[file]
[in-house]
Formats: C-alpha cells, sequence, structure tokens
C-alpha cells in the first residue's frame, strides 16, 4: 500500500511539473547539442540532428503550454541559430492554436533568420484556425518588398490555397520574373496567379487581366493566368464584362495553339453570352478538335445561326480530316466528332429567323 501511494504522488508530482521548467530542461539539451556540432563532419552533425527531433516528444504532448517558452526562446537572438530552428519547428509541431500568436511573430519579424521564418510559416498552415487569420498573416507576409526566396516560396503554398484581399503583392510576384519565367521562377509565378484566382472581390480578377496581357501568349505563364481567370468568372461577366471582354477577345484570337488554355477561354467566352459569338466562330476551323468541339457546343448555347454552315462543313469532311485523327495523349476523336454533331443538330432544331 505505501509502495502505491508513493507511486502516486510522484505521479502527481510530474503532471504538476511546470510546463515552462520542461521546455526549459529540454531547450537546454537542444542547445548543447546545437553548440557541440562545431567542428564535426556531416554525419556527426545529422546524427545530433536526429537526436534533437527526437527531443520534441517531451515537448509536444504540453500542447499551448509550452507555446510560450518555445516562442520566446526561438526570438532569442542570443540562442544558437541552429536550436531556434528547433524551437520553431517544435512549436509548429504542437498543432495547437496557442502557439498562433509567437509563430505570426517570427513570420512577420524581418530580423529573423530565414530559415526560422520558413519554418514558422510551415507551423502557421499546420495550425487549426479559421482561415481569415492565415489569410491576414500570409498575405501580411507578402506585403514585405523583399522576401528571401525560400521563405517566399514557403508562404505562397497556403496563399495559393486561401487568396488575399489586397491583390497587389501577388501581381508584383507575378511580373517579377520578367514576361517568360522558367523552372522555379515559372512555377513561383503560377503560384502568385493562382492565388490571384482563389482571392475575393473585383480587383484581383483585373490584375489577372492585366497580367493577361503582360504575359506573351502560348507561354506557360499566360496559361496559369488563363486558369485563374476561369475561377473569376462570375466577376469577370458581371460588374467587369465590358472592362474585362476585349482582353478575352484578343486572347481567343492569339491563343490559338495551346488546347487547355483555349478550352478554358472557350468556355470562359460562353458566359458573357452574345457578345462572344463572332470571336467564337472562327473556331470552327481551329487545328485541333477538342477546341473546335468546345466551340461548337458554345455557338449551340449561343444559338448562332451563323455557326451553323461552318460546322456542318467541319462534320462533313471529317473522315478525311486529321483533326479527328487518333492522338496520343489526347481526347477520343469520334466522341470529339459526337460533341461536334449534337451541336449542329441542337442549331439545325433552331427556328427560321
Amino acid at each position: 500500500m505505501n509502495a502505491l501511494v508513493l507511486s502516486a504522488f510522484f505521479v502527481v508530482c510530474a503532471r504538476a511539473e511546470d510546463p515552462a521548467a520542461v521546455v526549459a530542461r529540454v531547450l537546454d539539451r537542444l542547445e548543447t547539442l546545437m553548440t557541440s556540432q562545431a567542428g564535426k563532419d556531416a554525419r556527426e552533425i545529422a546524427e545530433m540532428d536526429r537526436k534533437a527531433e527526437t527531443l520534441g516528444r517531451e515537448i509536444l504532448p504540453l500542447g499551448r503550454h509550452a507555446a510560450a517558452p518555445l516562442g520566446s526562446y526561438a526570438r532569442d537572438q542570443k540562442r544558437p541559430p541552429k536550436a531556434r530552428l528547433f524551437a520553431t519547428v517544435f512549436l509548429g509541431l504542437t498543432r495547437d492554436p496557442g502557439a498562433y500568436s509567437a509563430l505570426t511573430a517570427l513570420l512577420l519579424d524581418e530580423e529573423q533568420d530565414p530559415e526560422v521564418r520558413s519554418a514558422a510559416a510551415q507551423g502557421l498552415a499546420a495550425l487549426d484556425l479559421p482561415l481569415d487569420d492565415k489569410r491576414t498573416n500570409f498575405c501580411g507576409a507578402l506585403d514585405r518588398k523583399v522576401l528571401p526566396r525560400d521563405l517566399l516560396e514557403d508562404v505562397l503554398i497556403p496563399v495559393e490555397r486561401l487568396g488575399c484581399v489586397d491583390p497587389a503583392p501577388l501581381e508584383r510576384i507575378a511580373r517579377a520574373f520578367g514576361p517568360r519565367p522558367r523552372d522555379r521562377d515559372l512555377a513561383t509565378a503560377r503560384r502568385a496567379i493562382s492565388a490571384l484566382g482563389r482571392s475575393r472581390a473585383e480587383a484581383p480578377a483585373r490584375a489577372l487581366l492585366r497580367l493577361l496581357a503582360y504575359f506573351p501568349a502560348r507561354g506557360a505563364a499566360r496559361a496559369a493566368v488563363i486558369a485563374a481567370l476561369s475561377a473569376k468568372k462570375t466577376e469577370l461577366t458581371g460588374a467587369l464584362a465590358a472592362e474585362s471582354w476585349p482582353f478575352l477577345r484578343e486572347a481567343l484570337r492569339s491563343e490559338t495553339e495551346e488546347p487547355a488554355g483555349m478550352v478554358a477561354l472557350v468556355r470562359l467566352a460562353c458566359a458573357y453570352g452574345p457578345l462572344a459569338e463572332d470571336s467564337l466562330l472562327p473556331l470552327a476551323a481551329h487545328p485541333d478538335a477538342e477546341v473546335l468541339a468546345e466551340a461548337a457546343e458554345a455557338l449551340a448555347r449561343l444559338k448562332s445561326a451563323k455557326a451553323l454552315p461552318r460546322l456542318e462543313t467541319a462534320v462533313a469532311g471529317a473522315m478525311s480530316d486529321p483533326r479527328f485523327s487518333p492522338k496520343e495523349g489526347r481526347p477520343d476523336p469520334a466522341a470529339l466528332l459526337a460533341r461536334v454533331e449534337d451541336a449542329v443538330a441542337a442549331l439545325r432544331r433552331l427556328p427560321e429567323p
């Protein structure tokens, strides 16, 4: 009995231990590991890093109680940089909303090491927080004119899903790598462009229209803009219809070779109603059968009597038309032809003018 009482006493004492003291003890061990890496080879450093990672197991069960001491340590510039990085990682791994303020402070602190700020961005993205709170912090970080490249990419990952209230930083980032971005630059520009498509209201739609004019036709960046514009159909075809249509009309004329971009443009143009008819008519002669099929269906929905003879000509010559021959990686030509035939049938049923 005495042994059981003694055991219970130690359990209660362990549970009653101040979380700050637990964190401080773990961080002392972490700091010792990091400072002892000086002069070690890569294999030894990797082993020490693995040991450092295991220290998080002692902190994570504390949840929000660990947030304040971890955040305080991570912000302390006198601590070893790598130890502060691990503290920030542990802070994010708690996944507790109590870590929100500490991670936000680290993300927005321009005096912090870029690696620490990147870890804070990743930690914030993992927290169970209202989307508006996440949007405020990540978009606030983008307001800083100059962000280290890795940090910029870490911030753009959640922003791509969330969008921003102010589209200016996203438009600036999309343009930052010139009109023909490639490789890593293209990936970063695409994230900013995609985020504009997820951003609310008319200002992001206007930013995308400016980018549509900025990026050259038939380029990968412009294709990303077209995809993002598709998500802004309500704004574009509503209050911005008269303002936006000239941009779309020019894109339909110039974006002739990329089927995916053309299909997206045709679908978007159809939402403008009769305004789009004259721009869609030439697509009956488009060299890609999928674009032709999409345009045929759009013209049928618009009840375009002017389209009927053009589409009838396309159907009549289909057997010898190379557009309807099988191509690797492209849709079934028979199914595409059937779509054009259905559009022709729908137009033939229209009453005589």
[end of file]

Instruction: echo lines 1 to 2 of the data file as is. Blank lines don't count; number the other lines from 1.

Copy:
[in-house]
Formats: C-alpha cells, sequence, structure tokens